We are all human and we all make mistakes. In some cases it hinders relationships and apologies are necessary. But how do we know if someone is truly sorry for their actions?
Admittance – Without admitting what we have done wrong we remain in a state of denial. While in denial, it is impossible to break the cycle. If your partner has admitted their wrong doings, you are heading in the right direction.
Apologetic – Anyone can apologize and say what people want to hear. When wondering how sorry a person is, ask yourself how sincere the apology was. Or was there even an apology? No apology is denial of the behavior and a guarantee that those emotions that prompted you to read this, will resurface again until the cycle is broken.
Actions – After admitting a wrongdoing and apologizing it is important to put words into action. At this stage the apologetic person should be taking large strides to correct his/her issues. This should be something seen regularly vs. something seen for the few days following a disagreement. Although we may slip up when making changes and revert to old behaviors from time to time, when someone is truly sorry you will see more days of effort than you will days of the old behavior.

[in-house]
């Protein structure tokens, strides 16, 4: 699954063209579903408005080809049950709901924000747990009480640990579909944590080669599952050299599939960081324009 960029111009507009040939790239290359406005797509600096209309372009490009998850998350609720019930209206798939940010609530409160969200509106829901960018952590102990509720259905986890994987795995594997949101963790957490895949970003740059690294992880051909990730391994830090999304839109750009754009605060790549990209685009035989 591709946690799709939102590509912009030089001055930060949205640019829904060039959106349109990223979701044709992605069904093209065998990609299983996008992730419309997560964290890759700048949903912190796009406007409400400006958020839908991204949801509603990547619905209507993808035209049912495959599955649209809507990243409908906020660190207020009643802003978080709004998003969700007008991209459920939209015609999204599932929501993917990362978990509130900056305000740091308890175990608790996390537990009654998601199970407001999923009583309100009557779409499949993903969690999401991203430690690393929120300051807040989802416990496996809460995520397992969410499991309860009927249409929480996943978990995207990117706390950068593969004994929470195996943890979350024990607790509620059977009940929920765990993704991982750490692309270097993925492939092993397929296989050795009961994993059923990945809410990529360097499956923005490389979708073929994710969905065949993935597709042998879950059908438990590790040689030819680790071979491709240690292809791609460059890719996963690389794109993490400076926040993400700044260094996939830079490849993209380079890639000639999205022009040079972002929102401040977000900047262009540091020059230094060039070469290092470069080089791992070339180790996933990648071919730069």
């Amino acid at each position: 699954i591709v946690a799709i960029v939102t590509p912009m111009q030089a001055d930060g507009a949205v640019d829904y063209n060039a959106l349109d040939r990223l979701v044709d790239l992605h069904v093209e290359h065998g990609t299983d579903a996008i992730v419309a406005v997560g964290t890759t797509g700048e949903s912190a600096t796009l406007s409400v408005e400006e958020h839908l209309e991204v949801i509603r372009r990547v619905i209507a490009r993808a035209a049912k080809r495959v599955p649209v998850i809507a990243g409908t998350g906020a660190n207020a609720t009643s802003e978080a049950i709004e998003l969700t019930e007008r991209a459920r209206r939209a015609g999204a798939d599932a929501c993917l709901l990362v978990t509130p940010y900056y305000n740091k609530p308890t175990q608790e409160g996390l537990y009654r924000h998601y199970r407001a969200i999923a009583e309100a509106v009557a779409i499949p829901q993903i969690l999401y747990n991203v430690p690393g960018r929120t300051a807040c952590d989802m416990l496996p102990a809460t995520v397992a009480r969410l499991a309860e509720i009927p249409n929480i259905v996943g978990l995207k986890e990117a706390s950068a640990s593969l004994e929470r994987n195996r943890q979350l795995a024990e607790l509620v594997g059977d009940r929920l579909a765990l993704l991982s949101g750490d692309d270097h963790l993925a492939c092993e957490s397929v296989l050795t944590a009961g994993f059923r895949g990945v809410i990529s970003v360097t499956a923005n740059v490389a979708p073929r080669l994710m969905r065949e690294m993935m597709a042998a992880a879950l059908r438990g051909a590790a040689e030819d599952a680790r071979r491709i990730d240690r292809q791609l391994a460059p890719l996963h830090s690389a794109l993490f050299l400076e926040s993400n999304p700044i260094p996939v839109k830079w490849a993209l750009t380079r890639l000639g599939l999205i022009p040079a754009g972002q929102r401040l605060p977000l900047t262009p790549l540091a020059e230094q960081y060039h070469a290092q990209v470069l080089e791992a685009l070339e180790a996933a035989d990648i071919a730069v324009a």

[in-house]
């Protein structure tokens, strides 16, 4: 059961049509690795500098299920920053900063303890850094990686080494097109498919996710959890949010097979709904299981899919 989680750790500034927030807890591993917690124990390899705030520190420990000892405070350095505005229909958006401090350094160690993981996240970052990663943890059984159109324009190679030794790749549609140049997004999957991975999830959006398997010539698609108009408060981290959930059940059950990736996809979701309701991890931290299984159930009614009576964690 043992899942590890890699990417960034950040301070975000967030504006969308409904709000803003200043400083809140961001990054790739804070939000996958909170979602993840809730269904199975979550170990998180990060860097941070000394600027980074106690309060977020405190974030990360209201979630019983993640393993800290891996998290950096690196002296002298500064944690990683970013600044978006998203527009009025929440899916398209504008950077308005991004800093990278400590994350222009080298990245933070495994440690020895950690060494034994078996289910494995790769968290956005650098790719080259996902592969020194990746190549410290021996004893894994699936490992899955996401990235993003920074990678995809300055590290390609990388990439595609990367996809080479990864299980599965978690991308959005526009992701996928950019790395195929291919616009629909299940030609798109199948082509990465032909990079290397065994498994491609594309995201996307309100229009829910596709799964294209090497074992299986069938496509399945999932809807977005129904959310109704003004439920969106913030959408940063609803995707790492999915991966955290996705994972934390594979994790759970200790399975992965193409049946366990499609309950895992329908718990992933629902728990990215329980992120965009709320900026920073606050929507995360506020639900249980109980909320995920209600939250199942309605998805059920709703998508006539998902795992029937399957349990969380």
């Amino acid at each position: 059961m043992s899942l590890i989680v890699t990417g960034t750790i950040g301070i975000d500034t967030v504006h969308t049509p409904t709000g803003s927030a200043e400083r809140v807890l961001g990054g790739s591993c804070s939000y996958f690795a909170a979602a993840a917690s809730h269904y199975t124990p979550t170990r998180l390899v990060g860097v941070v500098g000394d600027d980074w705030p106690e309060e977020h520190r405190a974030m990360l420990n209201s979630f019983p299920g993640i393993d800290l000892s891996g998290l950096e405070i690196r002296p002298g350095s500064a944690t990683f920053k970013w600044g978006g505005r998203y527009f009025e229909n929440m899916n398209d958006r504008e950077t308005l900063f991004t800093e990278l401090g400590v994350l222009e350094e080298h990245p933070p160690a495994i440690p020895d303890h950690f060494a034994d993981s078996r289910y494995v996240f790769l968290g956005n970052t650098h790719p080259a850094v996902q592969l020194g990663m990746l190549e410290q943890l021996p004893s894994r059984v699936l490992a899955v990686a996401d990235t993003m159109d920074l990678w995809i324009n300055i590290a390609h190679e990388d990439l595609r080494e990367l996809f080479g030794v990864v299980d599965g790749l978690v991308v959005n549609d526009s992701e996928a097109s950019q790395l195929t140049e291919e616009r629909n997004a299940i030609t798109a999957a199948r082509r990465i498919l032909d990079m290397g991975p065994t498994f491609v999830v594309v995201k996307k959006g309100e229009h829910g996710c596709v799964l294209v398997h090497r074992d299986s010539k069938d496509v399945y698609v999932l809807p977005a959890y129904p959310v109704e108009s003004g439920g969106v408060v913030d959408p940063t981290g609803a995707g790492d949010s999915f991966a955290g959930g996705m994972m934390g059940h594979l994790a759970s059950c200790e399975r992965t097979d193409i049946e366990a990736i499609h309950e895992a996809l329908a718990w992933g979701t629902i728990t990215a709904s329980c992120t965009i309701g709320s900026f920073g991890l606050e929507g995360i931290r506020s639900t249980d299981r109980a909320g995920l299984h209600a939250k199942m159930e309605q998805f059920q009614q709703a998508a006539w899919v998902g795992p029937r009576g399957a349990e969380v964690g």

Change – When a person is truly apologetic, change is noticeable. There are no gray areas. This person has not only admitted it and apologized, but he/she is actively trying to help himself/herself. Whether it be by reading materials pertaining to the issues, or receiving counseling for his/her problems the changes should be noticeable.
Accept – Someone that is truly sorry can take the heat, and will acknowledge what they have done along with accepting the repercussions. They will suggest ways to mend fences, and admit that they guided the relationship to this position. They will accept any emotions they have caused those they have hurt as though they were their own. They will be understanding, compassionate, and patient.
“Until people decide with the right intentions to change for themselves,
….. change is impossible.”
One thought on “Are They Truly Sorry?”
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